Updated IRS Correction Procedures Under EPCRS Released
Employee Benefits Law Alert 03/31/15 Alyssa D. Dowse
On March 27, 2015, the Internal Revenue Service (the "IRS") released Revenue Procedure 2015-27 (the "Revenue Procedure"), which modifies the correction programs for retirement plan sponsors under the Employee Plans Compliance Resolution System ("EPCRS"). Plan sponsors should be aware that the IRS modified EPCRS for purposes of future plan corrections and, in particular, that the IRS modified the correction rules regarding repayment of overpayments by plan participants.
Brief Background on EPCRS: EPCRS provides retirement plan sponsors with correction programs designed to allow voluntary correction of plan failures in order to maintain the tax-qualified status of their retirement plans. Plan sponsors may self-correct plan failures in certain circumstances without IRS approval (i.e., under the "Self-Correction Program" or "SCP"), but must request IRS approval of the correction in other circumstances (i.e., under the "Voluntary Correction Program" or "VCP", or under the "Audit Closing Agreement Program" or "Audit CAP").
Correction of Overpayments: The Revenue Procedure modifies the correction rules regarding overpayments from retirement plans under EPCRS. An overpayment occurs when a retirement plan mistakenly pays a participant too much due to a plan administration error (e.g., a typo when calculating a participant's benefit) or an employee communication issue (e.g., a participant failing to tell the plan he or she became eligible for Social Security disability benefits in a plan with an offset provision). EPCRS states that a plan sponsor should take reasonable steps to have an overpayment (plus interest) repaid by the participant or beneficiary, except in the case of a small overpayment (i.e., $100 or less) or under the general EPCRS rule that any correction should reasonable and appropriate for the failure.
The Revenue Procedure clarifies that EPCRS does not require a plan sponsor to request that a plan participant repay an overpayment in all cases. Instead, the Revenue Procedure offers additional correction methods that may be appropriate in certain cases (e.g., where the overpayment results from a benefit calculation error), such as correction methods under which the employer itself contributes the amount of the overpayment plus interest to the plan, or the employer adopts a retroactive plan amendment conforming the plan document to plan operations.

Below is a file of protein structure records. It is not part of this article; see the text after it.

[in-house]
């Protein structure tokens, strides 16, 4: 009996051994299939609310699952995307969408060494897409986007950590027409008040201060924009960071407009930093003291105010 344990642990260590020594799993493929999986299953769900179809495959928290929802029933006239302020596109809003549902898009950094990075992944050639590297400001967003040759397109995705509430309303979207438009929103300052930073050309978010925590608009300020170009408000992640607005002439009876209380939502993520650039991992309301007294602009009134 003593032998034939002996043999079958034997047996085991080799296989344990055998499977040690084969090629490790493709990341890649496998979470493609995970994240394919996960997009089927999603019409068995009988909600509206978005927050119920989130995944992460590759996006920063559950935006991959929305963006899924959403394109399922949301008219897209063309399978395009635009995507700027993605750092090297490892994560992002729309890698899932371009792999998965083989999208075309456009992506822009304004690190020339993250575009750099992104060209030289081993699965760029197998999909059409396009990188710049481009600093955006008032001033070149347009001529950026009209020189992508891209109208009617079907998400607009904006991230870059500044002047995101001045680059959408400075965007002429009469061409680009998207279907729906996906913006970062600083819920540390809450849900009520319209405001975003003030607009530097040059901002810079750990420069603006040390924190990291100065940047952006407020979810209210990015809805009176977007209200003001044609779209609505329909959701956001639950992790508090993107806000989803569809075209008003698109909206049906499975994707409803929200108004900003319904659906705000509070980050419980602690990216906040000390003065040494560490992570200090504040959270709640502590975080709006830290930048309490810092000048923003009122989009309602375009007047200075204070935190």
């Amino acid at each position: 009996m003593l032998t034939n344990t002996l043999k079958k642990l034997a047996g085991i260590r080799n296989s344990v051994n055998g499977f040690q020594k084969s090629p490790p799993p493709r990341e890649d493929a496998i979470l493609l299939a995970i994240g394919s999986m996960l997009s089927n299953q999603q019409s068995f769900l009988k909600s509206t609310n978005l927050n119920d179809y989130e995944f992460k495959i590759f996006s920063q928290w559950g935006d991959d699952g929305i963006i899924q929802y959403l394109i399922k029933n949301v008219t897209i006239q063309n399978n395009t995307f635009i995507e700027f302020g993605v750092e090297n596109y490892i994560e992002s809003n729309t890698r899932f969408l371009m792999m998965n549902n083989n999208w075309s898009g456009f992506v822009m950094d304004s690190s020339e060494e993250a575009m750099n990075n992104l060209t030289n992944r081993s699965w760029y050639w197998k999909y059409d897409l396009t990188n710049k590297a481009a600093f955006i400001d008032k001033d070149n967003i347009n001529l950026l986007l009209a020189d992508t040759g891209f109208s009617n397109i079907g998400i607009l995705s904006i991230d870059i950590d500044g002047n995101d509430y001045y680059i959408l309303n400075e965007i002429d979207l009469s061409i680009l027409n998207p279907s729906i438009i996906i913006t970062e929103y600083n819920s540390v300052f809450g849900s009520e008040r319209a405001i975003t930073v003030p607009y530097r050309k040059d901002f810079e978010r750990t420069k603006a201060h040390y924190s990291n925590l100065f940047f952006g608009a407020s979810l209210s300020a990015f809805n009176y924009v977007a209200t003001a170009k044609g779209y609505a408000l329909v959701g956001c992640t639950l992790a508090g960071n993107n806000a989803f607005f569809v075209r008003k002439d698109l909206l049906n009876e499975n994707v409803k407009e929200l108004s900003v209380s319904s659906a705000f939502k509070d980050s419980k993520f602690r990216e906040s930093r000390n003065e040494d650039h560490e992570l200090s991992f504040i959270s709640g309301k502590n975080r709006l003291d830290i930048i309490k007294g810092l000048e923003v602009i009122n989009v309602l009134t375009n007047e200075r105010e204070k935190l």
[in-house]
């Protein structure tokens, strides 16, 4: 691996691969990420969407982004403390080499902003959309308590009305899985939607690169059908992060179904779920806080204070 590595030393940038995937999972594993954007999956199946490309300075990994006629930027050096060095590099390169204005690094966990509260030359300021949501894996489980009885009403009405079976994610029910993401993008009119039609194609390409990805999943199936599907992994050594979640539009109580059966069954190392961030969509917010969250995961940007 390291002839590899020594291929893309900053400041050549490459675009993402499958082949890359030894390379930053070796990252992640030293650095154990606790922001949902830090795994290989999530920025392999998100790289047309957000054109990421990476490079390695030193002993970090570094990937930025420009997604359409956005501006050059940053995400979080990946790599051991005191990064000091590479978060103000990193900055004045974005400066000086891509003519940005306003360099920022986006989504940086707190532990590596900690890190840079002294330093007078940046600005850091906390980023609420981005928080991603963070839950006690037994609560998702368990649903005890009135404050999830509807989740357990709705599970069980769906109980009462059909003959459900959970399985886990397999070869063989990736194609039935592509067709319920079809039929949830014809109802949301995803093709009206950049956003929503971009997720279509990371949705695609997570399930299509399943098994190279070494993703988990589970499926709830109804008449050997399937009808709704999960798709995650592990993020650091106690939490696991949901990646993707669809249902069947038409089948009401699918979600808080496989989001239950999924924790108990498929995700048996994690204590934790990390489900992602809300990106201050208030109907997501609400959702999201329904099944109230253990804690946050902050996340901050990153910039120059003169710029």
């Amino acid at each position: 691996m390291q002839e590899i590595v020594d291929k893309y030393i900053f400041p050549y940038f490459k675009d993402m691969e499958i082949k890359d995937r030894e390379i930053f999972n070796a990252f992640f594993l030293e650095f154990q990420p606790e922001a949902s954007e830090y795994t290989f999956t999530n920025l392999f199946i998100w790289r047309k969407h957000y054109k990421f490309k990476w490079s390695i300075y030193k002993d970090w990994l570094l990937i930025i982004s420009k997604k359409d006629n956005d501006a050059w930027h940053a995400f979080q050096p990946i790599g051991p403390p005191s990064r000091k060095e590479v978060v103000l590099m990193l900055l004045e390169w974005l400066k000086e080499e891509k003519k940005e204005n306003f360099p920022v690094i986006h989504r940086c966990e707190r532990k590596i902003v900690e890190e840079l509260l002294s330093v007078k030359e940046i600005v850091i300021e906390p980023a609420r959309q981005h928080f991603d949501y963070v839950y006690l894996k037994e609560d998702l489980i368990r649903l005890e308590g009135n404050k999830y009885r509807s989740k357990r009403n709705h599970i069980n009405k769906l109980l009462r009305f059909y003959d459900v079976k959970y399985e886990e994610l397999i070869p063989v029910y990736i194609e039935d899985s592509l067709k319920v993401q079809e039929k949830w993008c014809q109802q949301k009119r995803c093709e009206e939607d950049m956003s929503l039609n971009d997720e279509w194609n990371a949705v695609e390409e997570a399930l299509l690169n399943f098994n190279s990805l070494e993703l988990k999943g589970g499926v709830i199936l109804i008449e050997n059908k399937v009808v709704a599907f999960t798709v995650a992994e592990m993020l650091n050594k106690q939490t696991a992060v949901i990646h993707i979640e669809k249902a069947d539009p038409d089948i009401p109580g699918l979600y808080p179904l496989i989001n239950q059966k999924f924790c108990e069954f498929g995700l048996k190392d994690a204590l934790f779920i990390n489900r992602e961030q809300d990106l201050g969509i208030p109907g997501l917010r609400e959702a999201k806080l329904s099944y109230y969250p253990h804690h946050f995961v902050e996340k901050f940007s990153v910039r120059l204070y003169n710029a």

The IRS requested comments regarding the correction of overpayments, including whether, and under what circumstances, EPCRS should require an employer to make the plan whole following an overpayment and whether plan sponsors need guidance on overpayment calculation errors and correction methods. The IRS intends to release additional guidance with respect to the correction of overpayments.
Q&B Key: Although, this change allows an employer to contribute the correction payment in some cases without going through a potentially lengthy and futile collection process, employers may be concerned that loosening the language on recoupment from a participant weakens their argument when demanding such repayment.
Reduced Fees: A plan sponsor must pay a compliance fee to the IRS when submitting a correction for IRS approval under VCP. This compliance fee is generally based on the number of participants in the applicable plan, and ranges from $750 for plans with 20 or fewer participants to $25,000 for plans with 10,000 or more participants. However, the IRS allows plans to pay reduced compliance fees in certain circumstances. The Revenue Procedure modifies EPCRS to provide reduced VCP compliance fees for the following two failures: